Diversity matters: Community members reflect on representation within scholastic journalism


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For Scholastic Week 2021, Sunday’s theme is entitled “Diversity Matters,” and discusses the importance of diversity and inclusion within student-journalism.

By Vaughan Anoa'i and Andrea Ramirez

The US Journalism Education Association (JEA) hosts an annual week dedicated to scholastic journalism, where each day is a designated theme that highlights a given topic. For Scholastic Journalism Week 2021, this Sunday’s theme is entitled “Diversity Matters,” and is centered around the significance of diversity and representation within student journalism and the work that school publications produce. Amidst a global pandemic, student journalism has “provided a forum that encouraged voices” from diverse communities who have been marginalized, according to English teacher Brian Wogensen.

“Diversity in any leadership group is crucial to fostering differing opinions and viewpoints,” Wogensen said. “So with a student publication like the Oracle, it’s particularly important because you want publications and media to serve as a mirror to the community.”

Writing and discussing diversity within student journalism is something that cannot be “immediately fixed” after producing one piece, according to sophomore and former Oracle staff reporter Lizette Gonzalez.

“Writers [may] think, ‘Oh, I already wrote one piece about diversity, let’s stop there,’ and I think that’s not a correct mindset to go about things,” Gonzalez said. “It’s not something that you just talk about it once and then it’s all fixed.”

The topic of diversity is commonly associated with “discomfort” or “tension” according to Wogensen but he also notes this kind of tension can lead to “mutual understandings.”

I feel like diversity of voices and backgrounds, can lead to tension. And I actually think that’s a good thing,” Wogensen said. “As long as the tension is accepted through a lens of empathy and goodwill — it allows you to have a better perspective on what’s important.”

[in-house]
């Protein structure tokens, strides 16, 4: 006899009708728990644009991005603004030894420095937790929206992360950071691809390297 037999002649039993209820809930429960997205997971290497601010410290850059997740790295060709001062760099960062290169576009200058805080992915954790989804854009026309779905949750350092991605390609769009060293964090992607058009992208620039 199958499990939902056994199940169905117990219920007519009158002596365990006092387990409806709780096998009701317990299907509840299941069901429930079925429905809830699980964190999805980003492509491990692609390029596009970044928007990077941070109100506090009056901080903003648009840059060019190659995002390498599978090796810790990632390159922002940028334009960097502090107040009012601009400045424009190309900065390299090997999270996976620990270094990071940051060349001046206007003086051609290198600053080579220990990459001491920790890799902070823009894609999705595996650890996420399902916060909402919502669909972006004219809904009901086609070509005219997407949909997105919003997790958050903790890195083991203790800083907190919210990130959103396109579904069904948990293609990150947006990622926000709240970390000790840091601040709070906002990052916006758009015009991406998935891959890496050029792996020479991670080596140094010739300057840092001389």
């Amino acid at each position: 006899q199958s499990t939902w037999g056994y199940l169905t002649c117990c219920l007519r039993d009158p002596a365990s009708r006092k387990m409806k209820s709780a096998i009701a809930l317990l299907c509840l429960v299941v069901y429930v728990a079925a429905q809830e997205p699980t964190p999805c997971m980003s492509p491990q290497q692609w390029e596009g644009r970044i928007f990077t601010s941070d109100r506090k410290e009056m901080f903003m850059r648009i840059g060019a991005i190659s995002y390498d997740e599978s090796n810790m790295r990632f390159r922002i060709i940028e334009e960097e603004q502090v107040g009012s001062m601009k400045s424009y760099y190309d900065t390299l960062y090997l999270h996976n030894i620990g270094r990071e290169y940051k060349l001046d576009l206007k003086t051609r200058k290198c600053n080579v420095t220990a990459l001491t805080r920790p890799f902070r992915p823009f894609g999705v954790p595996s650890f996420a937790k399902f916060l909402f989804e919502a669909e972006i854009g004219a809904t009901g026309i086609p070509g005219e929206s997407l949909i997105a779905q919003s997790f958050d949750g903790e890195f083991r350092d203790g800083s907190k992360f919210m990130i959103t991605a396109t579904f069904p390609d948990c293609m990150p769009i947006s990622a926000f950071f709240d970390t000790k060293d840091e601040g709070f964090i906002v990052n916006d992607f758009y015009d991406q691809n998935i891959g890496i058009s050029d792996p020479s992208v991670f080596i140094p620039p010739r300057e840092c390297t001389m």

As a former staff reporter for the Oracle, Gonzalez recalls an article that she wrote surrounding diversity and inclusion at Archer for BIPOC students. Utilizing journalism as an outlet to express and convey her views on a topic like this had a “big impact” on her experience as a journalist at Archer, according to Gonzalez.

I remember the [article] I wrote last year about diversity at Archer and I feel like that had a big impact to hear different voices under one theme,” Gonzalez. “I definitely think in all areas it can be something that’s talked about and not overlooked.”

When covering diversity as a student journalist, maintaining a balance between the representation of sources and differing perspectives is “a challenge” according to former Oracle staff reporter and sophomore Cadence Callahan.

I think [diversity in journalism] is [about] just making sure everyone is heard so it doesn’t feel like one person is the representative for their community,” Callahan said. “You should say, ‘This is just my standpoint, this is just my opinion,’ but there are people that may differ from me. So just making sure that you don’t put someone as the speaker for their community.”

At Archer, the Oracle is a “multifaceted” publication according to Wogensen.

“Personally I feel like the Oracle has a really rich kind of history of different voices and talking about their experiences around diversity,” Wogensen said. “The ones that have hit home with me just as a reader, have been the personal ones, spoken from the I-perspective. Those have been really powerful to me.”